Sometimes I step back, look at my work here at Tea Party Girl and cock my head.

Why is a woman with my intense personality writing about the tea party?

Honestly? Part of it’s because I’m afraid, I’m very afraid.

This post is my entry in Scribbit’s October Write-Away Contest. Because it’s October, the topic chosen was “Things that Scare Me”.

moon.jpg

Now, this is the truth. One of the reasons I want to teach others about afternoon tea is because I fear that the mediocre, half-hazard, and low quality will represent our culture and we will let it.

That we are more passionate about finding low prices than supporting the local farmer.

That children won’t know Mozart’s genius or how to make a meal from scratch.

That boys will grow up to be scared young men who only feel comfortable in virtual reality because Mom couldn’t send them into the men’s room in public or let them ride their bikes in the neighborhood.

That my girl and her friends might grow up and want to dress like the Bratz dolls instead of the twirly skirts and ballet shoes they beg for now.

I don’t want our culture to forget simple beauty.

I’ve said it before. “I cannot paint masterpieces. I gave up piano lessons as a young girl to chase boys instead. I live where telephone wires, cement, and more cars than drivers are a reality. A tailor no longer makes my clothes to wear at balls and the middle-class (my friends) shop at Wal-mart. I didn’t have the knowledge or money to purchase a vineyard. So I throw tea parties. Often.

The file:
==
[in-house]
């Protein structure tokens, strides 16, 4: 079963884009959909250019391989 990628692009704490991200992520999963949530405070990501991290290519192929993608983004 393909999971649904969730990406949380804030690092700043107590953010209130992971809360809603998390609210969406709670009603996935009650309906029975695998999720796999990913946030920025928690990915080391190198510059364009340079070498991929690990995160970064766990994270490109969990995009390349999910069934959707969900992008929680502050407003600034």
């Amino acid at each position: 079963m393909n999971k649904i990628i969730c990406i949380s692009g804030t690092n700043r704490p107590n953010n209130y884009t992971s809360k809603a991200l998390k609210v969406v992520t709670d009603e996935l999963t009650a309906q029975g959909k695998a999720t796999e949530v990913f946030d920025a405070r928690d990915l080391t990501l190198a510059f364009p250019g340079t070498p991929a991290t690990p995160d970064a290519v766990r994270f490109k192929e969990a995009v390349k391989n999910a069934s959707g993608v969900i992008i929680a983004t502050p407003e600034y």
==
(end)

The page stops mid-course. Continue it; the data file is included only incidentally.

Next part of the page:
I’ve watched the transformation over and over again. Weary stay-at-home moms who think life has to be spent shopping at Costco, navigating the media war (How much is too much? What kind is the bad kind?) and stepping on Happy Meal toys come to tea and leave with a new hunger for beauty.

Our souls must have it. And we must fight for it. Does anyone remember the definition of entropy from high school science? Left to their own devices, systems and societies deteriorate unless other forces work against this inevitability. In other words, without the fight or force working against it, we just might choose dinners of cheese puffs and soft drinks in our synthetic (cheap) imported clothes watching re-runs and never learning our neighbors’ names.

Do you fear our culture might forget what is beautiful? How are you fighting for beauty in your life and the souls you help nurture? What do you find beautiful? Do you give yourself permission to need it everyday? Why or why not? I’d love to read your responses in the comments below.